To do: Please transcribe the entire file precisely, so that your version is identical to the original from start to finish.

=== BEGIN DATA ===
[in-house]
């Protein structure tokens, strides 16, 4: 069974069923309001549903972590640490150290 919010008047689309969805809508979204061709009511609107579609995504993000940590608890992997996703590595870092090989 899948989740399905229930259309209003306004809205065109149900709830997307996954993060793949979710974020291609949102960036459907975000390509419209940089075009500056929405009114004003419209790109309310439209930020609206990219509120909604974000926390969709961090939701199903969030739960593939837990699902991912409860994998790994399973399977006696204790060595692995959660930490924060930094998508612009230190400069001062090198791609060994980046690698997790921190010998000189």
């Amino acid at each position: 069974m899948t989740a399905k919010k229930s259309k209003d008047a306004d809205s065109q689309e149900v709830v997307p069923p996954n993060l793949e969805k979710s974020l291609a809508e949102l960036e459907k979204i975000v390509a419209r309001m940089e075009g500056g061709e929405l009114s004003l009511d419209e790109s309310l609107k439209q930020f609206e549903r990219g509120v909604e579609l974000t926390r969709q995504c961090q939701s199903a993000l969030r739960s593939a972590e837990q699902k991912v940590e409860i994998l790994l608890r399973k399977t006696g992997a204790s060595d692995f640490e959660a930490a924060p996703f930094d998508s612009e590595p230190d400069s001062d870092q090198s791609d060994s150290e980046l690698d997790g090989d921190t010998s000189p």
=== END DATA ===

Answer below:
[in-house]
């Protein structure tokens, strides 16, 4: 069974069923309001549903972590640490150290 919010008047689309969805809508979204061709009511609107579609995504993000940590608890992997996703590595870092090989 899948989740399905229930259309209003306004809205065109149900709830997307996954993060793949979710974020291609949102960036459907975000390509419209940089075009500056929405009114004003419209790109309310439209930020609206990219509120909604974000926390969709961090939701199903969030739960593939837990699902991912409860994998790994399973399977006696204790060595692995959660930490924060930094998508612009230190400069001062090198791609060994980046690698997790921190010998000189």
């Amino acid at each position: 069974m899948t989740a399905k919010k229930s259309k209003d008047a306004d809205s065109q689309e149900v709830v997307p069923p996954n993060l793949e969805k979710s974020l291609a809508e949102l960036e459907k979204i975000v390509a419209r309001m940089e075009g500056g061709e929405l009114s004003l009511d419209e790109s309310l609107k439209q930020f609206e549903r990219g509120v909604e579609l974000t926390r969709q995504c961090q939701s199903a993000l969030r739960s593939a972590e837990q699902k991912v940590e409860i994998l790994l608890r399973k399977t006696g992997a204790s060595d692995f640490e959660a930490a924060p996703f930094d998508s612009e590595p230190d400069s001062d870092q090198s791609d060994s150290e980046l690698d997790g090989d921190t010998s000189p």